Wednesday, March 26, 2014

Becoming Christopher Nolan

With all the buzz over the Lego Movie out right now, how would you like to make your own Lego movie? A year or two ago, I downloaded an app called "Lego Movie Maker," and ever since, my kids and I have been having fun making stop motion movies whenever the mood strikes.
You see, they're really into playing with my iPod.

And being creative with Lego bricks.

But mostly they're into playing with my iPod.

Anyway, the thing is lots of fun for them, and (when they're not around) lots of fun for me. Making a stop motion movie that actually looks like stop motion takes a lot of patience. It can be tedious, trying to get all the moving pieces to move only as far as you want them to, and then making all the non moving pieces stay right where they're supposed to be.

To help us along the way, I've put together a homemade stand for my iPod with a used frozen juice container and a cheep tripod from my local big box retailer. Having this iPod Tripod freed up the kids to use their hands to animate the scene, without having to worry about the camera placement. It looks a little something like this:

This set up really helps the kids hold the camera steady as they try to tell their story. And that's really what this app is about, story telling. They can grab a handful of Lego people, a few members of the Justice League, or some HotWheels cars and tell a story just like those they see on TV.

In one attempt, Godzilla had villains escaping from a holding cell in the Bat cave, and then loosed the heroes to round them up, adding music and simple video effects, all inside the app. In another, Nat took some stuffed animals and made them come together to give each other hugs because one of them was sad.

Here, Godzilla and I worked together to put out a fire with his Duplo fire station set and a little help from a Transformer Rescue Bot. 

He wanted the camera to move to show the different elements of his fire station, so I held the camera and snapped the photos as he moved his pieces into just the right spot, every few shots checking our progress like a true director. In the end, I think we ran out of time and had to clean up before shooting the rest of his Michael Bay-esque feature, but the end product is still pretty impressive for a five-year-old.
So, what is the process like you ask?  As long as you have this app and something to animate, it's really simple.
Grab your toys - lets be honest here, of course we're using toys, even if the kids aren't around - and your app. Get your opening scene set and pick a title page. Next, frame your first shot and take a picture. Move all your little "actors" and take another. Then, simply repeat until your story has been told.
A little deeper insight. When you sit down to watch your TV, you are seeing roughly 30 pictures every second. That's right, every second of video on your TV is made up of 30 frames. This is all done in real time as the show is produced in live action, within the camera. On the big-screen at the theater, you're more likely to get 24 frames per second (FPS). Either way, if you tried to get 24 individual shots of your toys moving around your table, you would 1: be there FOREVER, 2: have a very whiny child on your hands, and 3: WAY over-produce your masterpiece of animation. In fact, the Lego Movie Maker app knows 24 FPS is too much, and the most you can fit into a second is 10 frames. This is still a lot. It will naturally look smoother once you play it through, but you will have moved your figures 30 times to make a simple 3 second clip.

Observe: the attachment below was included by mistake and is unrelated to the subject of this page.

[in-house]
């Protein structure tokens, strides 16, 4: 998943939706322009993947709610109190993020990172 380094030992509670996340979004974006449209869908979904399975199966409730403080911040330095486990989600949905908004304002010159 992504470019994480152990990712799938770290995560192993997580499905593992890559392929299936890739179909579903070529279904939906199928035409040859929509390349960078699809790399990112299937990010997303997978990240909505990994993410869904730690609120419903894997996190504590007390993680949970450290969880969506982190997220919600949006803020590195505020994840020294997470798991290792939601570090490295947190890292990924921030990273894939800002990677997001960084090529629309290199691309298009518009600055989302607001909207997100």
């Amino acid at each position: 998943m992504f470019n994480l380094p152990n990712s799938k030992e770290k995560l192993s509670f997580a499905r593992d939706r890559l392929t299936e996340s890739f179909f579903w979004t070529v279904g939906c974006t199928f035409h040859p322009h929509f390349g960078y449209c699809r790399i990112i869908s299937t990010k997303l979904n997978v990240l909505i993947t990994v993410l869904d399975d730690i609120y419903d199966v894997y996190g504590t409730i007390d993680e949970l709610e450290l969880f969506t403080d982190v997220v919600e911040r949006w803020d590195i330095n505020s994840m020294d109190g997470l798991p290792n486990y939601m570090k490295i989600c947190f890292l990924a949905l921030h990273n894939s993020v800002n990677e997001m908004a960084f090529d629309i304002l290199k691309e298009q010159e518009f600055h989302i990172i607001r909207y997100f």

In the Lego Movie Maker app, you can choose music from the app to create the soundtrack to your movie, or you can pick songs from your music library. You also have the option to insert pre-made sound effects, record your own, or even record your own dialogue. 
I love getting the see what the kids will come up with when it comes time to make a movie, as it's really just another way for them to express their personality and creativity. I'll leave you with Godzilla's latest work of genius that might even make Gumby proud...


  1. Now that's fun stuff. I don't have the latest electronic gadgets to do this with but I did one with my daughter using our point and shoot camera and iMovie. We had a little fuzzy stuffed animal and it went across a counter and up onto an overturned bowl so that it could reach a straw and it "drank" the juice out of a glass and turned and went back. It was great fun. Something I did with my boys when they were younger (with older technology) was to make towers using blocks and legos and lego people. Then we'd have hot wheels come down a track and over a jump into the towers. We'd video the whole thing and watch it in slow motion. It was great fun watching lego people and parts flying apart.

    1. That's really great, kids and cameras just go so well together! When my parents got a camcorder in the late 80's, we made several "movies" of my brothers and I as Ninja Turtles or He-Man or *insert every other child-of-the-80's cartoon icon.* With my kids, if it's not the Lego Movie Maker, it's the same with Matchbox cars and barbie dolls! They just can't get enough!

  2. I was not aware of this app. Of course the windows phone I have does not have the app (I want to like the Windows Phone, but the app selection is horrible).
    My kids are really into duplos at the moment, and at preschool my oldest likes the traditional legos. I've even contemplated exposing her to the youth league lego robots competitions.
    What you're showing here is a great idea.

    1. The youth-league robots competition sounds like fun, I know one of the schools here has a team, but I've never had a chance to check out the program. As far as the app goes, even without it, a point-and-shoot and iMovie or Windows Movie Maker on your computer can put together some nice stop-motion videos. I say give it a shot, see what they come up with!